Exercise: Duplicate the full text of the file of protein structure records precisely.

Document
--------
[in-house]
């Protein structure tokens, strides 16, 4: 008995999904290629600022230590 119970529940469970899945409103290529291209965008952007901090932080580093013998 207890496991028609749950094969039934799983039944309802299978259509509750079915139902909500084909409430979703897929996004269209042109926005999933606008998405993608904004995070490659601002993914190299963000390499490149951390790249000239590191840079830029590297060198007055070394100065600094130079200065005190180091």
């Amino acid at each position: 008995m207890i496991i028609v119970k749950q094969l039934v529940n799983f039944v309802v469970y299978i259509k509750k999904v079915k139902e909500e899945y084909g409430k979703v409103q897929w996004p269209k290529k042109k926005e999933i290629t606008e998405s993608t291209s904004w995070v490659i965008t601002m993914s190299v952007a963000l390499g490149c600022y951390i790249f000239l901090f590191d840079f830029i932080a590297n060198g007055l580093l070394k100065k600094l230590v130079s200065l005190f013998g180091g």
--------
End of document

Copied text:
[in-house]
């Protein structure tokens, strides 16, 4: 008995999904290629600022230590 119970529940469970899945409103290529291209965008952007901090932080580093013998 207890496991028609749950094969039934799983039944309802299978259509509750079915139902909500084909409430979703897929996004269209042109926005999933606008998405993608904004995070490659601002993914190299963000390499490149951390790249000239590191840079830029590297060198007055070394100065600094130079200065005190180091």
């Amino acid at each position: 008995m207890i496991i028609v119970k749950q094969l039934v529940n799983f039944v309802v469970y299978i259509k509750k999904v079915k139902e909500e899945y084909g409430k979703v409103q897929w996004p269209k290529k042109k926005e999933i290629t606008e998405s993608t291209s904004w995070v490659i965008t601002m993914s190299v952007a963000l390499g490149c600022y951390i790249f000239l901090f590191d840079f830029i932080a590297n060198g007055l580093l070394k100065k600094l230590v130079s200065l005190f013998g180091g």